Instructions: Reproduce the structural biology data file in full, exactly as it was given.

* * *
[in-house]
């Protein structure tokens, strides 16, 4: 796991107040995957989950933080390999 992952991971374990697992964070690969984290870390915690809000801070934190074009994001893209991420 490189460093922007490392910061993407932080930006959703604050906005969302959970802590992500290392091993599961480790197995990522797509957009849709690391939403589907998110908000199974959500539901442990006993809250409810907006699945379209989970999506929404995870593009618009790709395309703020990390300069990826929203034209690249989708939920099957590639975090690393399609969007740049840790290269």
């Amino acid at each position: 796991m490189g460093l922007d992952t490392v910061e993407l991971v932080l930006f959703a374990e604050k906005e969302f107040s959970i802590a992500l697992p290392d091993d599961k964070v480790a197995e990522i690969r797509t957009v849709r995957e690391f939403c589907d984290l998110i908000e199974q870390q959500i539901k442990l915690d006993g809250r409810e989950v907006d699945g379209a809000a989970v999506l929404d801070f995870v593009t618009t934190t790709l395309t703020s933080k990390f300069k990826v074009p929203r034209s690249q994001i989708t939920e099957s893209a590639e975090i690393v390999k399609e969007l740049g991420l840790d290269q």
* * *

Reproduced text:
[in-house]
């Protein structure tokens, strides 16, 4: 796991107040995957989950933080390999 992952991971374990697992964070690969984290870390915690809000801070934190074009994001893209991420 490189460093922007490392910061993407932080930006959703604050906005969302959970802590992500290392091993599961480790197995990522797509957009849709690391939403589907998110908000199974959500539901442990006993809250409810907006699945379209989970999506929404995870593009618009790709395309703020990390300069990826929203034209690249989708939920099957590639975090690393399609969007740049840790290269």
């Amino acid at each position: 796991m490189g460093l922007d992952t490392v910061e993407l991971v932080l930006f959703a374990e604050k906005e969302f107040s959970i802590a992500l697992p290392d091993d599961k964070v480790a197995e990522i690969r797509t957009v849709r995957e690391f939403c589907d984290l998110i908000e199974q870390q959500i539901k442990l915690d006993g809250r409810e989950v907006d699945g379209a809000a989970v999506l929404d801070f995870v593009t618009t934190t790709l395309t703020s933080k990390f300069k990826v074009p929203r034209s690249q994001i989708t939920e099957s893209a590639e975090i690393v390999k399609e969007l740049g991420l840790d290269q």